Salute to Fairfax County’s veteran-owned businesses and the ecosystem that serves them
Is Fairfax County a smart place for someone to start a business after leaving military service? The numbers speak for themselves.
Fairfax County is home to 76,000 veterans. It also has the largest number of veteran-owned businesses in Virginia: 12,000 companies that employ 34,000 people, account for 11 percent of all county businesses, and racked up $6.7 billion in revenue in 2012, according to the U.S. Census Bureau Survey of Business Owners. These companies include successful ventures in the healthcare, government consulting, nonprofit, and technology sectors.
Also, seven of the top 10 companies on the Monster and Military.com 2019 list of best companies for veterans hail from Fairfax County: DynCorp International, Intelligent Waves, AMERICAN SYSTEMS, LMI, PRISM, IntelliDyne and AbleVets. Two other employers in the top 10 have a major presence here: CACI International and U.S. Customs and Border Protection.
A large military and veteran population, proximity to the Pentagon and Washington, D.C., a robust ecosystem of supporting organizations and agencies, and regional economic stability are just a few of the attributes that make Fairfax County a model area for veteran-owned businesses and vets transitioning to jobs after military life.
This is National Veterans Small Business Week, and Monday marks Veterans Day, so today’s E-Bird Extra highlights notable business initiatives offered for Northern Virginia-based veterans and companies that want to hire them.
The Veterans Business Outreach Center (VBOC) at the Community Business Partnership in Springfield is an important part of the post-military business ecosystem. It is one of just 22 VBOCs in the nation and serves about 250-300 veterans a year in Northern Virginia and the national capital region, providing them with entrepreneurial development services. These services include training, counseling, and access to capital for members of the military community who may be considering starting a business or expanding an existing one.
The core of this training is the Boots to Business and Boots to Business Reboot programs. Offered by the U.S. Small Business Administration, Boots to Business is a two-day entrepreneurial education initiative within the Department of Defense’s revised Transition Assistance Program taught on military installations worldwide. Reboot is an entrepreneurial workshop offered off installations, extending access to veterans of all eras, National Guard and Reserve, and military spouses.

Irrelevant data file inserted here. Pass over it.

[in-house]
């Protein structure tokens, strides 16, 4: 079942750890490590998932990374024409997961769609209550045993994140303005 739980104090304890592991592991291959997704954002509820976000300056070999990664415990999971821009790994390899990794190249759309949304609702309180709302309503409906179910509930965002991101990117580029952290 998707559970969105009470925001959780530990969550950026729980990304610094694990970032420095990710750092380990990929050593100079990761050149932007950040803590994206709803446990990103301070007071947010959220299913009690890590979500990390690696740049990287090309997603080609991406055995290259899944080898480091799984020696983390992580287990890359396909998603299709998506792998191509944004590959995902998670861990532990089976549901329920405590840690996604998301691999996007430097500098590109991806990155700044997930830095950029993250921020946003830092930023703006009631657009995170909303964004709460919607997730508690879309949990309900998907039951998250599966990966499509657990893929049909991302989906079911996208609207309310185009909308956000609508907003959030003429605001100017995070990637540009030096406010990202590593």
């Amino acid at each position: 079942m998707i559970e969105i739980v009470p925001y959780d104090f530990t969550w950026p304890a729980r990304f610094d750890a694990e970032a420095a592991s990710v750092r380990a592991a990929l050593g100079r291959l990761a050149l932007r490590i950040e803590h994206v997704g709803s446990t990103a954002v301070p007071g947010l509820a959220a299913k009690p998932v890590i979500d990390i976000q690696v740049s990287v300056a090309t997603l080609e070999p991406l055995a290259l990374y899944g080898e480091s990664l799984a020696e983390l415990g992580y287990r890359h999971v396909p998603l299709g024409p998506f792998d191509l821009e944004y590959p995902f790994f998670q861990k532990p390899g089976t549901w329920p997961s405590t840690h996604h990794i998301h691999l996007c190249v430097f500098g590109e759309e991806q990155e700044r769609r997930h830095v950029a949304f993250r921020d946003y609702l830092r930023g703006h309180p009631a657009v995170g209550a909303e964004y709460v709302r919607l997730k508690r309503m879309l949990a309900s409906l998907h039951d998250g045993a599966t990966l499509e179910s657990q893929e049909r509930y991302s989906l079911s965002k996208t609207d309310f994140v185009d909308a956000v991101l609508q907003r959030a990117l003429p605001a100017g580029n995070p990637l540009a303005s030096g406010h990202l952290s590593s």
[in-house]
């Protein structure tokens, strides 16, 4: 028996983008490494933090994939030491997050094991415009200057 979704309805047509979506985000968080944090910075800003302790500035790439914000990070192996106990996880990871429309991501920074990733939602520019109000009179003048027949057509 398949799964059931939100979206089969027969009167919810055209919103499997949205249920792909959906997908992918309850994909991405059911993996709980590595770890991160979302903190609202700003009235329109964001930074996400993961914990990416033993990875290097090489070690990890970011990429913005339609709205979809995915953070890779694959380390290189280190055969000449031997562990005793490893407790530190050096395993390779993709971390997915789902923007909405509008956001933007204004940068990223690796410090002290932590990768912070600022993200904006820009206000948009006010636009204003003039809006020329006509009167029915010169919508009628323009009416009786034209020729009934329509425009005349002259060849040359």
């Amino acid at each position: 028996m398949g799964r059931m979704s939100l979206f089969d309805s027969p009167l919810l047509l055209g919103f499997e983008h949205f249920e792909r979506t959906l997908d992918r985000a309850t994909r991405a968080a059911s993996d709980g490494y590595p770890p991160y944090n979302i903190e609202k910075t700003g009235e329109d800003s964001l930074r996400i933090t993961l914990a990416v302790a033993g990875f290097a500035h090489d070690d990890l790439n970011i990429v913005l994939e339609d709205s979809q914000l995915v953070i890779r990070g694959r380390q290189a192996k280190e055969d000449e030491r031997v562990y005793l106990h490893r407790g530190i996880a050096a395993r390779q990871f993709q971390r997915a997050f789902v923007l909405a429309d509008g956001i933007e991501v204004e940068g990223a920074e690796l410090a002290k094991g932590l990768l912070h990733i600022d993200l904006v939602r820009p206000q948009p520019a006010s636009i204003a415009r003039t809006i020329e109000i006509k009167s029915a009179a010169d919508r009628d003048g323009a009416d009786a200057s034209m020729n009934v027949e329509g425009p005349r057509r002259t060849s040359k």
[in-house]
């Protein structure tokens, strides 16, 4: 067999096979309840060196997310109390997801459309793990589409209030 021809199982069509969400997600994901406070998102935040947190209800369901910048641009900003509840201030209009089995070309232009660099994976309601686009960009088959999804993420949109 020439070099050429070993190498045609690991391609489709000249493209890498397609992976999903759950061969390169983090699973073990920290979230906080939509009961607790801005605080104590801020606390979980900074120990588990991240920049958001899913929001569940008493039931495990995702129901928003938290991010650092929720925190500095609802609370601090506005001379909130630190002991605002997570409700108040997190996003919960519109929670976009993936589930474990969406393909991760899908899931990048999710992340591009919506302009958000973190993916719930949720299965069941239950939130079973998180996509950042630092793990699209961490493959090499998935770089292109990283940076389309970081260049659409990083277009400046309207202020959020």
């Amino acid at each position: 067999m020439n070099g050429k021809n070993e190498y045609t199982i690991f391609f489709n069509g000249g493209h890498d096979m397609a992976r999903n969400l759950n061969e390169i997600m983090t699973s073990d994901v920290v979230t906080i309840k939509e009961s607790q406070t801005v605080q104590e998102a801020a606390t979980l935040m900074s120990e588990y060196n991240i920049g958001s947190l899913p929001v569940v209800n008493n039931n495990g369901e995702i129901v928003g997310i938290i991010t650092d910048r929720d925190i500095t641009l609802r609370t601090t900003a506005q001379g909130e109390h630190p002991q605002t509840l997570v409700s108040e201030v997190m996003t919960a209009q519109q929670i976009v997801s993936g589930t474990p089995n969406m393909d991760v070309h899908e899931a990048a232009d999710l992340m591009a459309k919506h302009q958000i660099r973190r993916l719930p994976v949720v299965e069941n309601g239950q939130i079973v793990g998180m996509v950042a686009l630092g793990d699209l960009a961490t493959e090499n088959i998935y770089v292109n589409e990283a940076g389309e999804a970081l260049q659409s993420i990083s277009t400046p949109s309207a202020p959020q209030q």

“As a retired U.S. Army commissioned officer and a former business owner myself, I am pleased to use my experience to help veterans become successful in business,” said Leslie Taylor, the new director of the VBOC in Springfield. “Our organization is also dedicated to providing entrepreneurial vision and leadership for veterans as a way to help honor the sacrifices they have made through their service to our country.”
Another program that brings together employers and businesses across Northern Virginia (and the rest of the Commonwealth) is the Virginia Values Veterans Program, also known as V3. Part of the Virginia Department of Veterans Services, this program offers free training and certifications to existing companies to help them implement best practices in recruiting, hiring, and retaining highly-skilled and dependable veterans for their workforce.
Nearly 1,000 businesses are V3-certified, including scores across Fairfax County and Northern Virginia. Certified companies have reported hiring more than 51,000 employees through the program. Credence Management Solutions, located in Tysons, is one employer that has experienced success with V3.
“Team Credence consists of an experienced group of professionals, many of whom have served in senior government, military, and industry positions,” said Sid Chowdhary, chairman and chief administrative officer at Credence. “Thirty-seven percent of our workforce are veterans or currently serving in the National Guard and Reserves. In the last 12 months alone, we are proud to have hired more than 180 veterans, and we are actively looking to grow that number by leveraging the V3 program.”
The Northern Virginia Technology Council, the largest tech-focused association in the nation, has run the Veterans Employment Initiative (VEI) since 2013. It connects veterans and military spouses to employment opportunities and provides support to member companies in their efforts to recruit, hire, train and retain qualified veteran and military spouse employees.
The VEI is driven by the Northern Virginia business and technology community in conjunction with the region’s academic institutions and policymakers. It also is supported through community partnerships and with the active assistance of committed volunteers. The VEI and its programs are funded by the NVTC Foundation.
Finally, the FCEDA, through its Business Diversity Division, works with veterans and veteran-owned businesses that want to expand in the county. The FCEDA’s Entrepreneurship 101: Starting a Business in Fairfax County workshops are popular with veterans as well as other would-be entrepreneurs who want to know about local, state and federal resources for building a business in Fairfax County. The FCEDA also links clients with SCORE mentors who are experts in business planning.
“Northern Virginia has one of the largest concentrations of veterans and veteran-0wned businesses in the nation, and we are proud to serve this group that is an important and growing part of our economy,” said Victor Hoskins, president and CEO of the FCEDA.